After 4-5 hours, turn the fruit slices over on the baking sheets to promote even drying. The fruit will dry to a rich pumpkin color and should be light and leathery, not sticky. If sticky, return to the oven for awhile longer, or until no longer sticky.

Remove the trays from the oven and allow the fruit cool completely. To store, place dried fruit in glass or plastic containers and seal tightly.

10 Tips for Making Perfect Pie Crust

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Everyone enjoys a great piece of pie, especially made with fresh fruits from the farmers markets! It is easily one of America’s favorite desserts. However, the bane of most cooks is making the pie crust. While it’s easy and convenient to turn to store-bought, pre-rolled pie crust, nothing comes close to a homemade, buttery, flaky pie crust.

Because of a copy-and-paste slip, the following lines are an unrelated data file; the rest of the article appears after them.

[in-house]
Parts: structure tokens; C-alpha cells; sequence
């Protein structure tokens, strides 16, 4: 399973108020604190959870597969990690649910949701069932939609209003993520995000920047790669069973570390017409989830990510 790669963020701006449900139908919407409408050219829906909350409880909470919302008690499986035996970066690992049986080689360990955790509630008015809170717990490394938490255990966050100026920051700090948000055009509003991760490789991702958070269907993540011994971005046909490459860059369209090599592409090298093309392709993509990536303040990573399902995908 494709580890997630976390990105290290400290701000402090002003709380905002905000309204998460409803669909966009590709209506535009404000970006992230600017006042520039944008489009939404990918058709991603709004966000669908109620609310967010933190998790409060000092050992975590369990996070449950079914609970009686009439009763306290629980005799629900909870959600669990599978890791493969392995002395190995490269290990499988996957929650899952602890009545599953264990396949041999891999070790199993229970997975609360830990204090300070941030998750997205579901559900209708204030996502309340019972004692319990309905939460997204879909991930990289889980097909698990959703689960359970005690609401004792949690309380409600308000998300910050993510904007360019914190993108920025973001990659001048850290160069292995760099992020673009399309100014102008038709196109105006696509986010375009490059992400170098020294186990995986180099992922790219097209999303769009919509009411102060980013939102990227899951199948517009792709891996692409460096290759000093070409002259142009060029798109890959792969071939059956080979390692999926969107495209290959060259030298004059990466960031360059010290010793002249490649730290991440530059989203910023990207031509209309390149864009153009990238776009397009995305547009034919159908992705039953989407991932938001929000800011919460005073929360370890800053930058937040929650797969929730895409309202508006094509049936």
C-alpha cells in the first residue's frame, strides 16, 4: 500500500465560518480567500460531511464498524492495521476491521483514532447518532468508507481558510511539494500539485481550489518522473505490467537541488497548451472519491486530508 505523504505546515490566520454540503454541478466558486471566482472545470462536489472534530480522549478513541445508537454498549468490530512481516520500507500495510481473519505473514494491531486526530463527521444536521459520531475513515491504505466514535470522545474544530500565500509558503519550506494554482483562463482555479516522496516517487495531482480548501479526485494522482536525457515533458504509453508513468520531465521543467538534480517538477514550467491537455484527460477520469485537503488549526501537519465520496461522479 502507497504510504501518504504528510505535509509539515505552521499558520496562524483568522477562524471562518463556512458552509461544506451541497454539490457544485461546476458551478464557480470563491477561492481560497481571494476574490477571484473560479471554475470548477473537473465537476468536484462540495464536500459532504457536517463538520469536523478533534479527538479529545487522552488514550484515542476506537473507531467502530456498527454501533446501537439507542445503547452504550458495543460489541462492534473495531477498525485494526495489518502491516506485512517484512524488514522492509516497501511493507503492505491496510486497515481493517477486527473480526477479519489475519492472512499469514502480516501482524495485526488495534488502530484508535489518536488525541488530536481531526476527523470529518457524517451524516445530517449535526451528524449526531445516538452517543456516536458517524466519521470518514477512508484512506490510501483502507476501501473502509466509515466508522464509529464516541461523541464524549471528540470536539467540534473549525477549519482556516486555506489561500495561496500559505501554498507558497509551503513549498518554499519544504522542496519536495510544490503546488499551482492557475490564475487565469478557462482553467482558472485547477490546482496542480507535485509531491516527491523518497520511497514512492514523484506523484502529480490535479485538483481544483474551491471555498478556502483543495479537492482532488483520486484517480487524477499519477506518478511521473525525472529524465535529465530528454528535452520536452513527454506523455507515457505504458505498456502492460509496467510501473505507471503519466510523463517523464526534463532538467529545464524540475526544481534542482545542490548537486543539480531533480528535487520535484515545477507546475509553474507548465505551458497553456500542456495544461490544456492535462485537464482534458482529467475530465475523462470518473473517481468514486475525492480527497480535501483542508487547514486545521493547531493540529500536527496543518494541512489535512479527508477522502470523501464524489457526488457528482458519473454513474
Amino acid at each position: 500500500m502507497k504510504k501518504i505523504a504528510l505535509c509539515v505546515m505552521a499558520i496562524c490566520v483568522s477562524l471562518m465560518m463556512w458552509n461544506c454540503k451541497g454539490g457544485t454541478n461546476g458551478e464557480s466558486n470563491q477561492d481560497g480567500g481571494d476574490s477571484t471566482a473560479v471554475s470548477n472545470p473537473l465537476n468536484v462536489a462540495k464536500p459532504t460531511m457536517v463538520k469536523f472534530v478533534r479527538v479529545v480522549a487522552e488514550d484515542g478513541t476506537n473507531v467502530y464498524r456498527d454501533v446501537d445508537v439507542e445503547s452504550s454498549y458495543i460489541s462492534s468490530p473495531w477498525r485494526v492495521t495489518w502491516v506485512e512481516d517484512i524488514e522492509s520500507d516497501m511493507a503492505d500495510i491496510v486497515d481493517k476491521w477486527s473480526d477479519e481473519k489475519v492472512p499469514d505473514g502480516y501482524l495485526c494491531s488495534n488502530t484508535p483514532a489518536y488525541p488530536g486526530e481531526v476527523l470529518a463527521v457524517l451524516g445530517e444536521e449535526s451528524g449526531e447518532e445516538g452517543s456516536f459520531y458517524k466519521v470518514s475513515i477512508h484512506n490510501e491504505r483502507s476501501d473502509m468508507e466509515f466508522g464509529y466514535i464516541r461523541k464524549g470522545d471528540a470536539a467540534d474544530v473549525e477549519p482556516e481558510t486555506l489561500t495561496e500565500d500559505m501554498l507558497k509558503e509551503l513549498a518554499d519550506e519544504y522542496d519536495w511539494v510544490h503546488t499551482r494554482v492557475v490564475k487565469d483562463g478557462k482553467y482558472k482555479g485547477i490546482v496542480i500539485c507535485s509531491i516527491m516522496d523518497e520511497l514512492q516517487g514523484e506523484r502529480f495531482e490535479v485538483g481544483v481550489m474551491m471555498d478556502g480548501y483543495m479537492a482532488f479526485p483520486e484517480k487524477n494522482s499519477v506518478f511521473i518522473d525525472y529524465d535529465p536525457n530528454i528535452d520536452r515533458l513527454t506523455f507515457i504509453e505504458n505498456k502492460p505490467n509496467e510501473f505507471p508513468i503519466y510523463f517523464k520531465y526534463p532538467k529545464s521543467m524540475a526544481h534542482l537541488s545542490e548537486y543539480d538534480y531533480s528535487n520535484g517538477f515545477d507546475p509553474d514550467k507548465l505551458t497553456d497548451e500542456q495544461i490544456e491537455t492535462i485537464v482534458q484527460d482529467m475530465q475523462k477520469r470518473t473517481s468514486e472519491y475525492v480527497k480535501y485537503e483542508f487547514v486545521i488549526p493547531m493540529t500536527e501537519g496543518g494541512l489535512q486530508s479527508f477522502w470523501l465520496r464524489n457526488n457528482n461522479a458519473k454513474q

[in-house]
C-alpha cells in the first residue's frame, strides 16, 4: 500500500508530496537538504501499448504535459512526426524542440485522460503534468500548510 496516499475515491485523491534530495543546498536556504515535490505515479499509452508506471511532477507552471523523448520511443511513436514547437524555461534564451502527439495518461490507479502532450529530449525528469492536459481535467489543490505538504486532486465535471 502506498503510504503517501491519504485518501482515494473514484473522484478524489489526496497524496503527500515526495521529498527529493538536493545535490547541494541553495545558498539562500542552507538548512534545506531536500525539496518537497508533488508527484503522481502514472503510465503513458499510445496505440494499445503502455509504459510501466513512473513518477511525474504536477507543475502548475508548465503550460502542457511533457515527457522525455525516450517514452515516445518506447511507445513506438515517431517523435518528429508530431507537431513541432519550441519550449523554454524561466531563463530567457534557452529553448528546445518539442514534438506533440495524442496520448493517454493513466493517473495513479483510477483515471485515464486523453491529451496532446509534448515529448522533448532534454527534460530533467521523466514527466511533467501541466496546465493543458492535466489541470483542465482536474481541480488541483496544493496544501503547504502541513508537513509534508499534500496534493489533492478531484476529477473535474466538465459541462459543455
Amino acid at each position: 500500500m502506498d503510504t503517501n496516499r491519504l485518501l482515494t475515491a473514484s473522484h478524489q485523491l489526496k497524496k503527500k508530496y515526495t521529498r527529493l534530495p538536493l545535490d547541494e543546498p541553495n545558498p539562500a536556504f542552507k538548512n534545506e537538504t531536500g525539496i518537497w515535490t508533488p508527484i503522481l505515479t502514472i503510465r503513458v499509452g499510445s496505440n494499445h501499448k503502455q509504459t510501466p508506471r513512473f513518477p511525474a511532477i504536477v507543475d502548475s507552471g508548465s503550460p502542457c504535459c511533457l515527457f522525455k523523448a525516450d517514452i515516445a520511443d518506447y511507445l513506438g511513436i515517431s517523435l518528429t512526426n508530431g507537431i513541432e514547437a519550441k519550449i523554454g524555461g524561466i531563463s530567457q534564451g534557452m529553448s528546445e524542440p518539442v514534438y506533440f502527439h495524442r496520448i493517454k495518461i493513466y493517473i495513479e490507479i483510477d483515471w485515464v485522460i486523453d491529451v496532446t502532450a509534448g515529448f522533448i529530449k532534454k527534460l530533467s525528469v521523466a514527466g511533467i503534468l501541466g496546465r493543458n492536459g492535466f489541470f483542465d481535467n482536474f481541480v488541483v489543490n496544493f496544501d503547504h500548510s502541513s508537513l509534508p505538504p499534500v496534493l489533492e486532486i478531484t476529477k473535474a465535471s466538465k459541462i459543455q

If you’re a newbie to baking, don’t try to make a pie crust from scratch when guests are expected in two hours! Instead, set aside a half hour and follow the directions carefully. Have your pie filling ingredients ready to go, and devote your attention to the pie crust. Continue Reading →

How to Cook Pasture Raised Meats

Grilled BBQ T-Bone Steak

When it comes to cooking pastured or grass-fed meats, remember that these meats are leaner than the usual grocery store grain-fed meats, so you need to cook them a little differently.

Grilling
For grilling steaks, keep the degree of doneness to medium at the most, although I recommend medium-rare. Use a lower heat and check it sooner than you think you should until you get used to cooking pastured meats.

Dry Aged Meat
With dry aged meat, not only is it lean, it also has a lower moisture content, so low heat is a must that the meat does not dry out. If you are grilling, use a lower direct flame to mark the steaks and get a bit of char on the outside, then move the meat off the fire to the side of the grill and finish with indirect heat.